The History of The Lord of the Rings

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The War of the Ring redirects here. For the fictional military conflict, see War of the Ring.

The History of The Lord of the Rings is a 4-volume work by Christopher Tolkien that documents the process of J. R. R. Tolkien's writing of The Lord of the Rings. The History is also numbered as volumes 6 to 9 of The History of Middle-earth ("HoME", as below). Some information concerning the appendices and a soon-abandoned sequel to the novel can also be found in volume 12, The Peoples of Middle-earth.

Contents[edit]

The volumes include: The titles of the volumes derive from the discarded names for the separate books of The Lord of the Rings. J. R. R. Tolkien conceived the latter as a single volume comprising six "books" plus extensive appendices, but the original publisher split the work into three, publishing two books per volume with the appendices included into the third. The titles proposed by Tolkien for separate books were: Book I, The First Journey or The Ring Sets out; Book II, The Journey of the Nine Companions or The Ring Goes South; Book III, The Treason of Isengard; Book IV, The Journey of the Ring-bearers or The Ring Goes East; Book V, The War of the Ring; and Book VI, The End of the Third Age. The title The Return of the Shadow comes from a discarded name for Volume I.

Three of the titles of the volumes of The History of The Lord of the Rings were also used as book titles for the 7-volume edition of The Lord of the Rings - The Treason of Isengard for Book III, The War of the Ring for Book V and The End of the Third Age for Book VI.

The first volume encompasses three initial stages of composition, or as Christopher Tolkien entitled them, "phases", and finishes with the Fellowship of the Ring entering the Mines of Moria. The second continues to the meeting with Théoden king of Rohan, and includes the discussions of the original map of Middle-earth at the end of the Third Age and of the evolution of Cirth. The War of the Ring continues to the opening of the Black Gate. The last volume finishes the story, featuring also the rejected Epilogue, in which Sam answers his children's questions.

Sauron Defeated also includes The Notion Club Papers (a time-travel story related to Númenor), a draft of the Drowning of Anadûnê and the only extant account of Tolkien's fictional language of Adûnaic. However, some paperback editions, entitled in this case The End of the Third Age, include only The Lord of the Rings material, being only a third of the original edition.[1]

The original idea was to release The History of The Lord of the Rings in three volumes, not four. When Treason of Isengard first was published (in paperback) HoME 8 was named Sauron Defeated and was supposed to be the last part.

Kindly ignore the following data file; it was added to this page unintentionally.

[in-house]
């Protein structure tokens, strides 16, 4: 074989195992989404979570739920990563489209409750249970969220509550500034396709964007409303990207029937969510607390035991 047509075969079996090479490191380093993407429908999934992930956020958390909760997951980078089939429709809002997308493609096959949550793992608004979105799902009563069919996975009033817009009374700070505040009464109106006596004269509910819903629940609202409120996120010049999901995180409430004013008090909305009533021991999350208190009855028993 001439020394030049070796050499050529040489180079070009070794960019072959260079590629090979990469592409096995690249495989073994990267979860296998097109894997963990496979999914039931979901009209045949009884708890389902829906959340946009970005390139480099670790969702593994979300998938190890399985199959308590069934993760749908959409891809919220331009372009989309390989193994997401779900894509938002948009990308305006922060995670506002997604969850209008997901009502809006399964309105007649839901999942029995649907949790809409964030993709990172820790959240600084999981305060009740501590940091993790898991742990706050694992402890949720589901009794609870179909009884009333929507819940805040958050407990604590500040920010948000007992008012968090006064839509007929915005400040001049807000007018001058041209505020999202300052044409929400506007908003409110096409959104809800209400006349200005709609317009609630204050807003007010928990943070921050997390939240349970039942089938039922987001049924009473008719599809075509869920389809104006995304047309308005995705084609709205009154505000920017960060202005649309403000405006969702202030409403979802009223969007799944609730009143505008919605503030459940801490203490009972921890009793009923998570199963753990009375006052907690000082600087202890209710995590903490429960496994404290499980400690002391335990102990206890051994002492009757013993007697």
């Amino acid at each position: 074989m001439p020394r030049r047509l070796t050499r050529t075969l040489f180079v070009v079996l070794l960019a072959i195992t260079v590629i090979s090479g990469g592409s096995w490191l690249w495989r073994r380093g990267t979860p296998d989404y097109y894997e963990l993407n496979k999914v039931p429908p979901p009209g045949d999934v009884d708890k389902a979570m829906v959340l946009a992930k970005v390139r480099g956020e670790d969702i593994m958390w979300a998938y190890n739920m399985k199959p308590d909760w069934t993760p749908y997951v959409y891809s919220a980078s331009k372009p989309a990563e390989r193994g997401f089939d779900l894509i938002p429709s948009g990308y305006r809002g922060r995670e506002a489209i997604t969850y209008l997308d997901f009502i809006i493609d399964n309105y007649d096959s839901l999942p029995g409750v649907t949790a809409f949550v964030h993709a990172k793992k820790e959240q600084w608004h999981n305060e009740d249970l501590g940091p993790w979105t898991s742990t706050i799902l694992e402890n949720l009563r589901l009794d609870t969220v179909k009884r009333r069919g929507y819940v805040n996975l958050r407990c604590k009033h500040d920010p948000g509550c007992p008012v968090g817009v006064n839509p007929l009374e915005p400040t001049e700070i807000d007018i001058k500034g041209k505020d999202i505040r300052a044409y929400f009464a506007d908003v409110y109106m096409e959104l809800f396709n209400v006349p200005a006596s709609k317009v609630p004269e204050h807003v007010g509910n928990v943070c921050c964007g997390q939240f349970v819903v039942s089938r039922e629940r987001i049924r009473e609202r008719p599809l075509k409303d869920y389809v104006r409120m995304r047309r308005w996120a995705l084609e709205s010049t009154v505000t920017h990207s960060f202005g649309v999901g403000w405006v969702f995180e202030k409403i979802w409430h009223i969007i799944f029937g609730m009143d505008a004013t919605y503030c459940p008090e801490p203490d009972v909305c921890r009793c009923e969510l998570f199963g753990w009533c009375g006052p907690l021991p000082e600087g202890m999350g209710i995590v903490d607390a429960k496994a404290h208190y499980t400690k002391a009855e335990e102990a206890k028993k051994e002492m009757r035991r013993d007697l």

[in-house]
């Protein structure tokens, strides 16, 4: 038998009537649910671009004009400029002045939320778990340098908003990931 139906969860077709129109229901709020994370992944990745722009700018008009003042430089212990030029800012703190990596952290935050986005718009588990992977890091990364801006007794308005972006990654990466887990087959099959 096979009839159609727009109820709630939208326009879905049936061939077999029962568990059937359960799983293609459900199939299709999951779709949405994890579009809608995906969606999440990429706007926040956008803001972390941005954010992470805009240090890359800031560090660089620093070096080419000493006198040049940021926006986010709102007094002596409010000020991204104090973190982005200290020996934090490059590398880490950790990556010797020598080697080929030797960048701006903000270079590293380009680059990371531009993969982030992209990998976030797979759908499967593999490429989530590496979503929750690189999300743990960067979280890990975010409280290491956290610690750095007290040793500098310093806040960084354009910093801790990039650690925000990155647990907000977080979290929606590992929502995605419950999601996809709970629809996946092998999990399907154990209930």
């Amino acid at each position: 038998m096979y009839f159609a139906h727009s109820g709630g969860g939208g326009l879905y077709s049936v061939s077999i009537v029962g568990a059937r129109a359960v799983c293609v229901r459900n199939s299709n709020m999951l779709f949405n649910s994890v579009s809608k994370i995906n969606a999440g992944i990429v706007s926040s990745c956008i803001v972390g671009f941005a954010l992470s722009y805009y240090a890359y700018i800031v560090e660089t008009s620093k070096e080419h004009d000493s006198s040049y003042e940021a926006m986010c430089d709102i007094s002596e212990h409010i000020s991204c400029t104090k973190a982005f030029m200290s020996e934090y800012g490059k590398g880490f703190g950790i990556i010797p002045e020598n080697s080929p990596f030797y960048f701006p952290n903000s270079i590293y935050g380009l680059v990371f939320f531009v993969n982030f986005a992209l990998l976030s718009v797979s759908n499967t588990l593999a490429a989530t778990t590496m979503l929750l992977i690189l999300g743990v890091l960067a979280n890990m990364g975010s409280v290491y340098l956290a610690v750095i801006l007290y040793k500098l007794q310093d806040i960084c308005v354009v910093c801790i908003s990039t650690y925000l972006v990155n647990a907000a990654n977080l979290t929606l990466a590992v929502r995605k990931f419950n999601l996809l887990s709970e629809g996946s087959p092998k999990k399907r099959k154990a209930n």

There is an inscription in the Fëanorian characters (Tengwar, an alphabet Tolkien has devised for High-Elves) in the first pages of every History of Middle-earth volume, written by Christopher Tolkien and describing the contents of the book.

The inscription in Book VI reads:

In the Return of the Shadow are traced the first forms of the story of the Lord of the Rings; herein the journey of the hobbit who bore the Great Ring, at first named Bingo but afterwards Frodo, is followed from Hobbiton in the Shire through the Old Forest to Weathertop and Rivendell, and ends in this volume before the tomb of Balin, the Dwarf-Lord of Moria.

The inscription in Book VII reads:

In the Treason of Isengard the story of the Fellowship of the Ring is traced from Rivendell through Moria and the Land of Lothlorien to the time[?] of its ending at Salembel beside Anduin the Great river, then is told of the return of Gandalf Mithrandir, of the meeting of the hobbits with Fangorn and of the war upon the Riders of Rohan by the traitor Saruman.

The inscription in Book VIII reads:

In the War of the Ring is traced the story of the history at Helm's Deep and the drowning of Isengard by the Ents, then is told of the journey of Frodo with Samwise and Gollum to the Morannon, of the meeting with Faramir and the stairs of Cirith Ungol, of the Battle of the Pelennor Fields and of the coming of Aragorn in the fleet of Umbar.

The inscription in Book IX reads:

In this book is traced first the story of the destruction of the One Ring and the Downfall of Sauron at the End of the Third Age. Then follows an account of the intrusion of the Cataclysm of the West into the deliberations of certain scholars of Oxford and the Fall of Sauron named Zigûr in the Drowning of Anadûne.

References[edit]

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